The world is not a tidy place. That’s why I’m constantly discovering new and interesting ways to store and retrieve information on my computer. Typically, those ways involve imposing order through hierarchical arrangement, or retrieval through sophisticated searching: I’m drawn to outlines, databases, keywords, indexes. This approach, however, doesn’t work for everything or for everybody. The mind, after all, is not a tidy place either. Perhaps there is no hierarchy to impose, no keywords to assign, nothing clear to search for. Perhaps you just need to make it up as you go along. Perhaps all you have, and all you need, is a vague mental picture of what you’ve got and how it goes together. Perhaps there is just the cloudy soup of stuff in your mind (ideas and purposes) and stuff on your computer (documents and URLs).
Curio, from Zengobi, wants to help you slice through the soup, not with left-brained devices such as outlines, databases, and keywords, but with a more right-brained device – pictures. The program describes itself as an "idea development environment," but it could lend itself to all sorts of uses. I’ll quickly describe the interface, and then proceed to an assessment of Curio’s peculiar strengths.
Cover Your Assets — A Curio document consists of one or more pages, called "idea spaces." An idea space is rather like a simple drawing document; you might think of it as a whiteboard, or perhaps as a surface you’re going to stick Colorforms onto. The objects you can stick onto this surface are called "figures." A figure can be a line (possibly with an arrow), a geometric shape, or a block of text; actually, the latter two are the same, since text can appear inside a geometric shape. Figures can be resized and rotated; multiple figures can be aligned and grouped. A figure can have a checkbox; it can be marked with a "flag" (a little icon such as a question mark); it can be assigned a "rating" (a number of stars from zero to five). You can also scribble on top of everything.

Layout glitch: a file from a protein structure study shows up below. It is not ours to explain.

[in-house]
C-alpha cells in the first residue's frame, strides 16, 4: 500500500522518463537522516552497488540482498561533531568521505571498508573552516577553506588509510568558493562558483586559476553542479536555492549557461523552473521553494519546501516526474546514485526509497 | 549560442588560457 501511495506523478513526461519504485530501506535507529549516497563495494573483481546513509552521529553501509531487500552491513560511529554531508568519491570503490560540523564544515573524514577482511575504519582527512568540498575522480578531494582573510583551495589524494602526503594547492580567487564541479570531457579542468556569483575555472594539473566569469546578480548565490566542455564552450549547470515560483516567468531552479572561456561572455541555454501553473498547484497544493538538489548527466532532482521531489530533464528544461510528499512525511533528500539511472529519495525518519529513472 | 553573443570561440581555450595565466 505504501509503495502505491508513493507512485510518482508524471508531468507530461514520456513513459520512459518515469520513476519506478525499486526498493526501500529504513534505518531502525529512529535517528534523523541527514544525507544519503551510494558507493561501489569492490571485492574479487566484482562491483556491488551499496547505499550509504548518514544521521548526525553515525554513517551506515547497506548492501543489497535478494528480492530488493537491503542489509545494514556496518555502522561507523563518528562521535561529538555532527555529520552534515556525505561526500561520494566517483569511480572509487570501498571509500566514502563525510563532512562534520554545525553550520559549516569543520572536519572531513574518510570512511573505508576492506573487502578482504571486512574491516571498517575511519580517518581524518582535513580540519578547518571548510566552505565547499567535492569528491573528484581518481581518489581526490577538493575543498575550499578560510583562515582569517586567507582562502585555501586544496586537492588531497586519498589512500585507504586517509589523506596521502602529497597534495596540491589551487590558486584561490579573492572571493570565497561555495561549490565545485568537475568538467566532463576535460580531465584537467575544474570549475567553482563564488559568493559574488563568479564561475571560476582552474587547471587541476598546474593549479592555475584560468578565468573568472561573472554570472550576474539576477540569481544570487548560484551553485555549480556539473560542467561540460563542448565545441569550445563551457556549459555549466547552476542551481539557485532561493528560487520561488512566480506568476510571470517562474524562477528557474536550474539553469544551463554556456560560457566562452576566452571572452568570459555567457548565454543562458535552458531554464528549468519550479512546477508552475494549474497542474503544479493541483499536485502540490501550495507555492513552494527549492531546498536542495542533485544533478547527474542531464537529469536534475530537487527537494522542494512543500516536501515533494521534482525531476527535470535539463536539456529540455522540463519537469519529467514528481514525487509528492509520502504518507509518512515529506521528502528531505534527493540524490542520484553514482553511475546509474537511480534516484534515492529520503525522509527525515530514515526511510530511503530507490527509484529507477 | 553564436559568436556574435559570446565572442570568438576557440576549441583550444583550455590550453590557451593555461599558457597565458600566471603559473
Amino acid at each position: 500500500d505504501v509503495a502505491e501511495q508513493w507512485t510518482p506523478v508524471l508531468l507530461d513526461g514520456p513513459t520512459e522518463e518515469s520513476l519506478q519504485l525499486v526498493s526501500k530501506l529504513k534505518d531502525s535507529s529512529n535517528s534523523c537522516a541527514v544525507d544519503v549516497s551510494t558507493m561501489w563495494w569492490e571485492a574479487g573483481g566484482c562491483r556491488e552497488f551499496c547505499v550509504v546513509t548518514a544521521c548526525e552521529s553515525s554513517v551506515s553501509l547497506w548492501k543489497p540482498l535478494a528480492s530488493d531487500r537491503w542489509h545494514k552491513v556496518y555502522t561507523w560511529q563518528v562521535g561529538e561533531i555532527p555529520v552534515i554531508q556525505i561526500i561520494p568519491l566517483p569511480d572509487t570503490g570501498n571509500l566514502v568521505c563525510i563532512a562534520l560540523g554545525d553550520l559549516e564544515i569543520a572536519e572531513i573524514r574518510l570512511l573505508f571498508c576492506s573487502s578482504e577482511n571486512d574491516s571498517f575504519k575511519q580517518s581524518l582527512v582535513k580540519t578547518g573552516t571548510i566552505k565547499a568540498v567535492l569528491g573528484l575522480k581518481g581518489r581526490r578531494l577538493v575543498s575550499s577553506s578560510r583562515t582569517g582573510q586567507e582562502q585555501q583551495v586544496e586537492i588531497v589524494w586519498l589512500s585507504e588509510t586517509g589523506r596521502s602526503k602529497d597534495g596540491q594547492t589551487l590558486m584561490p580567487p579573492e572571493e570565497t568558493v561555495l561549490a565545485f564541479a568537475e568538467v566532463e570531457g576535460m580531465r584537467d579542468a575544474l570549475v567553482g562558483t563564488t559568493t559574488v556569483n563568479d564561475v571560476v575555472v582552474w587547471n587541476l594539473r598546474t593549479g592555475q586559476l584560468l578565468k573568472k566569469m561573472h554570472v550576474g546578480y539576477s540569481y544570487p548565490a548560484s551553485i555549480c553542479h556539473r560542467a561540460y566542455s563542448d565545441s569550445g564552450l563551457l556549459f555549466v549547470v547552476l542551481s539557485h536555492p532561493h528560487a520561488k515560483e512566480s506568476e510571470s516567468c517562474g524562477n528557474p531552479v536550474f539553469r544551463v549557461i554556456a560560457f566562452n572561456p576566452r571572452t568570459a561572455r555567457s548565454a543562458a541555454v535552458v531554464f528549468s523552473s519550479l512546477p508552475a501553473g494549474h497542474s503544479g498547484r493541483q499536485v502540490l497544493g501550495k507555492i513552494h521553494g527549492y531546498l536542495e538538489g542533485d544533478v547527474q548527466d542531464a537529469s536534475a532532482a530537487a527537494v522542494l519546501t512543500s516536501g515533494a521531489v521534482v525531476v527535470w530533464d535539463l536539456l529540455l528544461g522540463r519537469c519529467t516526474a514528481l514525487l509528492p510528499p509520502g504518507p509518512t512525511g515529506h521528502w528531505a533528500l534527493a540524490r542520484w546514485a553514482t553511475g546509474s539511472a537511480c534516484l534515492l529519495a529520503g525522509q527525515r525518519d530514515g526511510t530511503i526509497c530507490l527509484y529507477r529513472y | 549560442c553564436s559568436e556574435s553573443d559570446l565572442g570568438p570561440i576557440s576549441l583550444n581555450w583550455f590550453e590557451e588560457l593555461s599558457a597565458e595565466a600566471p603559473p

A figure can also represent an "asset." This is where things start to get interesting. An asset is a document on your hard disk; double-click the figure in Curio, and the document opens in whatever application owns it. Or, an asset can be a URL; double-click it in Curio, and it opens in your Web browser. If an asset is something with a ready preview, like an image file, that preview appears as its Curio representation; otherwise, you might just see a document icon and a title. In fact, if you drag an image from your browser into a Curio document, the image is shown as a preview and you can double-click it to go to the Web page it came from.
A Curio document is thus not just a bunch of drawings; it’s a bunch of drawings whose objects can refer to the outside world. Indeed, they can refer to the inside world instead: a Curio document is a package, and an asset can be copied to live inside it, where it remains viewable and editable by the program that created it. What’s more, a single asset can be represented by as many figures as you like; in other words, a document on your hard disk can appear in several places at once within a Curio document.